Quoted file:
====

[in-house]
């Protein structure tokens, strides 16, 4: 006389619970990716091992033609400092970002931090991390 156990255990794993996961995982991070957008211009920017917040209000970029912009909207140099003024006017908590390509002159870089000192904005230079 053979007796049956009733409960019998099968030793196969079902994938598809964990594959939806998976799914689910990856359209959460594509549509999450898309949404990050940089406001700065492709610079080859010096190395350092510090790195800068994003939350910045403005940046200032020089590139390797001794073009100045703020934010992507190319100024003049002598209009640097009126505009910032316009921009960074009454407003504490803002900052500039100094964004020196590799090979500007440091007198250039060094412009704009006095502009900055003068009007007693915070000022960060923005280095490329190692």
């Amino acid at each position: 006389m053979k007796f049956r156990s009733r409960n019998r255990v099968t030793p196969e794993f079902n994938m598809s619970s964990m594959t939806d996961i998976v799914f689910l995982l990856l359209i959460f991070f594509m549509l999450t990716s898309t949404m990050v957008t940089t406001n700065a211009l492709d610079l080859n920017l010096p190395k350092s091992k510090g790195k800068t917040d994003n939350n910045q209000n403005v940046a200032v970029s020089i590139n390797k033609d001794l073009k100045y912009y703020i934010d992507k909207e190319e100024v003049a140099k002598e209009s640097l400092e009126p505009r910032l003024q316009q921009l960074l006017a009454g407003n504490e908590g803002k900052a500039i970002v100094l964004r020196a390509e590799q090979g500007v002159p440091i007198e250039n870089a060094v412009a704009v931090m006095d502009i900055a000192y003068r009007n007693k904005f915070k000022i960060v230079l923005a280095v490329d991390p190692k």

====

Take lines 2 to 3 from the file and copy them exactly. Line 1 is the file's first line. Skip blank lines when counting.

């Protein structure tokens, strides 16, 4: 006389619970990716091992033609400092970002931090991390 156990255990794993996961995982991070957008211009920017917040209000970029912009909207140099003024006017908590390509002159870089000192904005230079 053979007796049956009733409960019998099968030793196969079902994938598809964990594959939806998976799914689910990856359209959460594509549509999450898309949404990050940089406001700065492709610079080859010096190395350092510090790195800068994003939350910045403005940046200032020089590139390797001794073009100045703020934010992507190319100024003049002598209009640097009126505009910032316009921009960074009454407003504490803002900052500039100094964004020196590799090979500007440091007198250039060094412009704009006095502009900055003068009007007693915070000022960060923005280095490329190692």
């Amino acid at each position: 006389m053979k007796f049956r156990s009733r409960n019998r255990v099968t030793p196969e794993f079902n994938m598809s619970s964990m594959t939806d996961i998976v799914f689910l995982l990856l359209i959460f991070f594509m549509l999450t990716s898309t949404m990050v957008t940089t406001n700065a211009l492709d610079l080859n920017l010096p190395k350092s091992k510090g790195k800068t917040d994003n939350n910045q209000n403005v940046a200032v970029s020089i590139n390797k033609d001794l073009k100045y912009y703020i934010d992507k909207e190319e100024v003049a140099k002598e209009s640097l400092e009126p505009r910032l003024q316009q921009l960074l006017a009454g407003n504490e908590g803002k900052a500039i970002v100094l964004r020196a390509e590799q090979g500007v002159p440091i007198e250039n870089a060094v412009a704009v931090m006095d502009i900055a000192y003068r009007n007693k904005f915070k000022i960060v230079l923005a280095v490329d991390p190692k």